['Ihaveioundthat the speed of learning Braille is greatly accelerated if, before attempting to readilor write, the adult student learns the meanmg of each character so well that he subconsciously and immediately reads the latter as A" or B, or whatever it may be, without the mental processes necessary when the memory alone must be relied upon.

The article constituting the present invention is to facilitate the rapid learning of the Braille alphabet without dependence on the sensitivity of the sense of touch.

In the accompanying drawings,

Figure 1 shows in perspective the article in substantially full size;

Fig. 2 is a plan view of the article set to represent the Braille character for the letter 8";

Fig. 3 is a sectional view on line 33 of Fig. 2;

Fig. 4 shows the dot arrangements of several Braille letters, the scale being double that usually employed for book printing; and

Fig. 5 shows on the same scale as Fig. 4 a frame such as employed for writing in Braille.

The device consists primarily of a base I in the form of a block, the upper surface 2 of the block being recessed. The recess is of the configuration of the frame used in Braille writing, that is to say, in each of the two longer side walls of the recess there are three semicircular indentations 3 the centers of which correspond to the positions of the embossed dots used in making up the Braille characters.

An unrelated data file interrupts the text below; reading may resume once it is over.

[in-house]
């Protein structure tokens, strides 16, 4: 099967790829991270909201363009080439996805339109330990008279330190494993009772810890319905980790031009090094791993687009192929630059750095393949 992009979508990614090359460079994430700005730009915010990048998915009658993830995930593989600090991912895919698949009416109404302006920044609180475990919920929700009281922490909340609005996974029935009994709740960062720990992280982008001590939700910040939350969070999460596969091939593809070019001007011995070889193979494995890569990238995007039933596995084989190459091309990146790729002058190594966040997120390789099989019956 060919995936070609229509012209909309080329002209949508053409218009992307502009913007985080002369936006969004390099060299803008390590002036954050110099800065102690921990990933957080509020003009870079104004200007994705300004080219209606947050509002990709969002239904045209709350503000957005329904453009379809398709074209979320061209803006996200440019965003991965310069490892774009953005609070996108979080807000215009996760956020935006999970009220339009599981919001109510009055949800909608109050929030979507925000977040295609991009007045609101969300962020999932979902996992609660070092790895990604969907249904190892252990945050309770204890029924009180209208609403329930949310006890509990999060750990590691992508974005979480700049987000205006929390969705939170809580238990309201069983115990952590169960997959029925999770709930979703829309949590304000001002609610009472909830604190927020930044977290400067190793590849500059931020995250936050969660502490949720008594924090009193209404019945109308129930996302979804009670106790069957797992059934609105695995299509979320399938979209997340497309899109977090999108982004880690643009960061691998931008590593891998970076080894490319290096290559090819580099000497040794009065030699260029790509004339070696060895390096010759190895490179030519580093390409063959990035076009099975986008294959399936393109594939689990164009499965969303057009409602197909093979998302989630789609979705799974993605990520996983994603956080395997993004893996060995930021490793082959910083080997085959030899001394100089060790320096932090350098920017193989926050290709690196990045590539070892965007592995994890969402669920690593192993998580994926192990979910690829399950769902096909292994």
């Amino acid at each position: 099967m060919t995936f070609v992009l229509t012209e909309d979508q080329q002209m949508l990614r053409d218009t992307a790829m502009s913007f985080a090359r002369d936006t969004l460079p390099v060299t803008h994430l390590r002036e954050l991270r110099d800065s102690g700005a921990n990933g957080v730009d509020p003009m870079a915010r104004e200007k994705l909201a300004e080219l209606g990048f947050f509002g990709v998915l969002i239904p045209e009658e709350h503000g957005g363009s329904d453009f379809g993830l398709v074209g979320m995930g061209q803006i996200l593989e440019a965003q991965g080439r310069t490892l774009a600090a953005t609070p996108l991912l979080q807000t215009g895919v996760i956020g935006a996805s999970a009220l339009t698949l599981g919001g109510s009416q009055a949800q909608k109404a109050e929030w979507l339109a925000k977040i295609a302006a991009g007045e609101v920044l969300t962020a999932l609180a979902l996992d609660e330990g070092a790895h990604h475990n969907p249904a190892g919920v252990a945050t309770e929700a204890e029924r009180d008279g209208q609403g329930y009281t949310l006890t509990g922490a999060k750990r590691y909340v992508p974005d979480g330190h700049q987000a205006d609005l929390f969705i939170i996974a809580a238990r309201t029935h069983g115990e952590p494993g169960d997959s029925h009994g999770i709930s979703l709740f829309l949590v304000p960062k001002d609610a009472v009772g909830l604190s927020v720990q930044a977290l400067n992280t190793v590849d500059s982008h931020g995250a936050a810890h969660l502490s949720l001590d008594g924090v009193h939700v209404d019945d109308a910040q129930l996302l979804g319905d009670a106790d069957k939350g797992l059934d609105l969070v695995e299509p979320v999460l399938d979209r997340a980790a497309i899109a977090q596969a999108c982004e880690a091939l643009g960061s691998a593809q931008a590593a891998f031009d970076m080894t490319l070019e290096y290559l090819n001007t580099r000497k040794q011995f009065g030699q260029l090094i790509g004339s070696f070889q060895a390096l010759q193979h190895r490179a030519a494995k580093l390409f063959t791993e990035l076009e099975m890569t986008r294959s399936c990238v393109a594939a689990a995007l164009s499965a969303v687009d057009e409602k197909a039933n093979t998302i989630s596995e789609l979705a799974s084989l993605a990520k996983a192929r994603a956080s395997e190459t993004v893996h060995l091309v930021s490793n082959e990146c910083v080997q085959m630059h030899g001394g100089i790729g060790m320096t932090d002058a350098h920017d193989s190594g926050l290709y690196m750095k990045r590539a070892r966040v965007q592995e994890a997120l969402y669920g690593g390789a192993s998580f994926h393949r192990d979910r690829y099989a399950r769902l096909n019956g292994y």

In the bottom of the recess at the positions corresponding to the centers of the several indentations are holes 4 in each of which is mounted a peg 5 whose top surface is slightly rounded and projects slightly above the walls of the surround ing recess. The recess is slightly smaller than 3 the size of the palm of the normal adult hand so that the device can be held in one hand and the palm of the other hand pressed against the pegs mounted in the holes 4. In the drawing Fig. 2 the pegs are set in an arrangement corresponding with the embossed dots of the Braille letter "8. That is to say, there are two pegs in the lower and middle recess, respectively, at the left side of the and one pee n t e rece at the top on the right side of the bl ck. When. the hand of the learner is pressed against the pegs so arranged he knows instantly that the letter S is made up of the described arrangement, After familiarizing himself with this arrangement the pegs are rearranged to form another letter, and